Knock, knock. Who’s there? Doctor. Doctor Who?
Doctor Busy, Stressed & Needing Reliable Pharmaceutical Marketing Resources
Okay, it’s probably not going to set fire to the comedy circuit, but that’s not the point. Also, as a dad of two, this level of dad joke comes naturally. Despite the bad pun there’s no escaping the point that doctors and other healthcare professionals (HCPs) are real actual people. No matter how qualified, they are not machines put on earth to sort out disease; they are humans that face the same pressures and respond to the same motivations as the rest of us. And from a video content marketing perspective, this is an important – and often overlooked – distinction.
When it comes to pharmaceutical video content marketing, there are two distinct channels: consumers and HCPs. In this blog, I am only going to be talking about marketing to HCPs. You’ll be able to apply plenty of this advice to video marketing content for consumers, too, but we’re going to focus on how to use video for selling pharmaceuticals to doctors and other healthcare professionals.
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Video content marketing for doctors
I often talk about video content marketing needing to tell stories and make emotional connections. That may sound like a cuddly marketing strategy aimed squarely at consumers, but it’s just as relevant to a doctor, or any other professional. Behind the qualifications and certifications, there is a person who needs to be engaged and entertained in order for your video content marketing plan to optimise its potential.
That’s not to say you should make your pharmaceutical marketing video about skateboarding cats. It needs to be contextualised within a professional reality. So when it comes to creating video content for a pharmaceutical company marketing to doctors, it’s important to understand what a doctor’s life looks like.
Engineering content marketing videos for healthcare professionals
Doctors and other HCPs are overworked and generally short of time. You have a small window in their day to engage them, and what’s more, this is an increasingly competitive slither of time. This Healthcare Weekly article makes the point that the narrowing of differentiation between rival pharmaceutical products has heightened the importance of marketing. Johnson & Johnson has spent $8 billion on R&D “in recent years”, the article says; over the same period it has spent more than double that on marketing.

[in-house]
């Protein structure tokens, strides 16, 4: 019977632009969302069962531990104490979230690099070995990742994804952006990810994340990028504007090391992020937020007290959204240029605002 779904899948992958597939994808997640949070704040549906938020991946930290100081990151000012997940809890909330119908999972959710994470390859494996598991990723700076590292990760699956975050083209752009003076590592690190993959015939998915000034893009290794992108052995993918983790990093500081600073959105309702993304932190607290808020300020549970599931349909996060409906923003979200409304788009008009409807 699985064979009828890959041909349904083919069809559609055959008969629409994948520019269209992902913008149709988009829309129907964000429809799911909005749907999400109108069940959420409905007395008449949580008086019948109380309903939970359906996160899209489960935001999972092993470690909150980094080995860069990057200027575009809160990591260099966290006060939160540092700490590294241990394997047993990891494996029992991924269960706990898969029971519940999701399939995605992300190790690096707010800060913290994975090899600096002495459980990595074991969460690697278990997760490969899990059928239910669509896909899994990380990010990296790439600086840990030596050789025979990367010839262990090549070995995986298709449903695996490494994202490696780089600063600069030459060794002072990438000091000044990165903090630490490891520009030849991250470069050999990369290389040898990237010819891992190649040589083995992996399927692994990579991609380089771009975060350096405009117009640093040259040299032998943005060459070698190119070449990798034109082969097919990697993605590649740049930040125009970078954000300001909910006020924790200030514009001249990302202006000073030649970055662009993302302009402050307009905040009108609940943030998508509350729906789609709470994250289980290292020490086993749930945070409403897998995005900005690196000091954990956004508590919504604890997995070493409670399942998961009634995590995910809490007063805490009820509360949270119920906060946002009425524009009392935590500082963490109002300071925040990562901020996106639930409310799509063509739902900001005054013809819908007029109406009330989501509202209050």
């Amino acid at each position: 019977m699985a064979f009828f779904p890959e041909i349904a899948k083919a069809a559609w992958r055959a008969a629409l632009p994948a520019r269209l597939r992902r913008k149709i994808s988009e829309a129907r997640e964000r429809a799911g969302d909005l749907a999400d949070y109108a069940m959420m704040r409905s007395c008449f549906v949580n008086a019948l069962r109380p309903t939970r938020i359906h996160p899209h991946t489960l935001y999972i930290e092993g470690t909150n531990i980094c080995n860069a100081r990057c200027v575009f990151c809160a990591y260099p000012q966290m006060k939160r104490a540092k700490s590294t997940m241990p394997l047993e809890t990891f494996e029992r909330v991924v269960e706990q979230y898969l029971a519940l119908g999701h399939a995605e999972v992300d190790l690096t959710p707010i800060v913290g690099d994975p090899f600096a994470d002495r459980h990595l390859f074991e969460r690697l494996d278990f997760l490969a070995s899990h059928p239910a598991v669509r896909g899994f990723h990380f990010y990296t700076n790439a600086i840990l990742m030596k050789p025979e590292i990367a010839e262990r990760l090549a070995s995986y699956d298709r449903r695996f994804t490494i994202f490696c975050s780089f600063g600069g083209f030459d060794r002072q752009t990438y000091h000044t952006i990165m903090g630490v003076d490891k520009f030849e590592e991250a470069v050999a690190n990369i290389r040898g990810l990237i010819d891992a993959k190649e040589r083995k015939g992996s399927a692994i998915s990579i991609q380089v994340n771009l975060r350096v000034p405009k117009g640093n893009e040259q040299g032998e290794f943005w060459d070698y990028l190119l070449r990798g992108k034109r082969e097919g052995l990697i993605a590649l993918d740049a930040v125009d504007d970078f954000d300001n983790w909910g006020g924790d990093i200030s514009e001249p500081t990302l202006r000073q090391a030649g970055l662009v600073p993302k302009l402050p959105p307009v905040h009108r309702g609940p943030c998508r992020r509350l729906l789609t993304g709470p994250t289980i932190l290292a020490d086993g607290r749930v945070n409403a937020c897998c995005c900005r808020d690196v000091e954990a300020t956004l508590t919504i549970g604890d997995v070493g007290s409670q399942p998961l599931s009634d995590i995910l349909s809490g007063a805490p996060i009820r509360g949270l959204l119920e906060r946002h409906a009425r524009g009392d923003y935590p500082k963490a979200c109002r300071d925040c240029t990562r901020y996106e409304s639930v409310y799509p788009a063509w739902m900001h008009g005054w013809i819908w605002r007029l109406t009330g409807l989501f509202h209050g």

But one key thing to remember. You are in competition for HCPs time when they are not immediately engaged in work. Yes, they might look for information during their working day, but marketing messages will be coming at them at all hours. And you will also be competing with Netflix, sporting events and any other interests the HCP may have. So why would they spend their precious time with you?
The key is to engage them at an emotional level, by showing how they can improve their professional lives, make patient results better or more. Is the pharmaceutical product you are marketing easier to use than most? Great, that will save time on training and usage niggles. Does it work quickly? Perfect, the doctor might think she can buy back a bit of time, perhaps to see more patients or catch up on other work, or just go home and see her family. She might even think she can watch another one of your content marketing videos. We’ll come to that in a minute.
Pharma video: testing, testing, testing
As always the key to discovering what pushes the emotional buttons of your intended audience – in this case doctors/HCPs – is testing. You can test different storytelling devices, video lengths, calls to action etc. Until you do, you won’t really know what the medical community responds to. Always test, always improve.
Having created at least two versions of your video marketing content, you need to think about how it will be found and what happens after someone watches it. Do you stick it on YouTube and pop a link on social media? Email it (here’s how)? Or do you set up a content hub?
Setting up a pharmaceutical content hub
For me, pharmaceutical video content marketing is crying out for a gated content hub. If you don’t know what a good content hub looks like, have a look at All Things Hair (Unilever) or Lowe’s Home Improvement for examples. Those aren’t gated because they’re consumer facing, but you’ll get the picture. You can create one on a social channel like YouTube, or go for an owned approach. For the pros and cons, I recommend you watch my Figaro Digital tutorial on content hubs.
You should be aiming to make your content hub a destination for busy doctors and other HCPs who will come to recognise it as a reliable pharmaceutical marketing resource (see bad joke at the top). And in return you can collect targeting data by asking for qualifications, specialisms and professional email addresses as a condition of entry (useful for direct marketing and testing for your next email video marketing campaign). And you’re saving a busy professional time seeking out advice among the general sprawl, time that can now be spent watching another video or reading a piece of marketing content, the one you’ve served up in your content hub, for example.
Other content hub benefits include providing a satisfying and engaging journey, turbocharging your SEO and – perhaps most importantly – the ability to convert into lead generation and sales.
Pharmaceutical video content marketing: TLDR
The TLDR here is this. Doctors, healthcare professionals – any professionals, for that matter – are people. They need storytelling and emotional impulses to drive their decisions just like anyone else. Understanding their professional circumstances and testing what works for them will lead to better pharmaceutical video content marketing. And a gated content hub would be my first choice of delivery.
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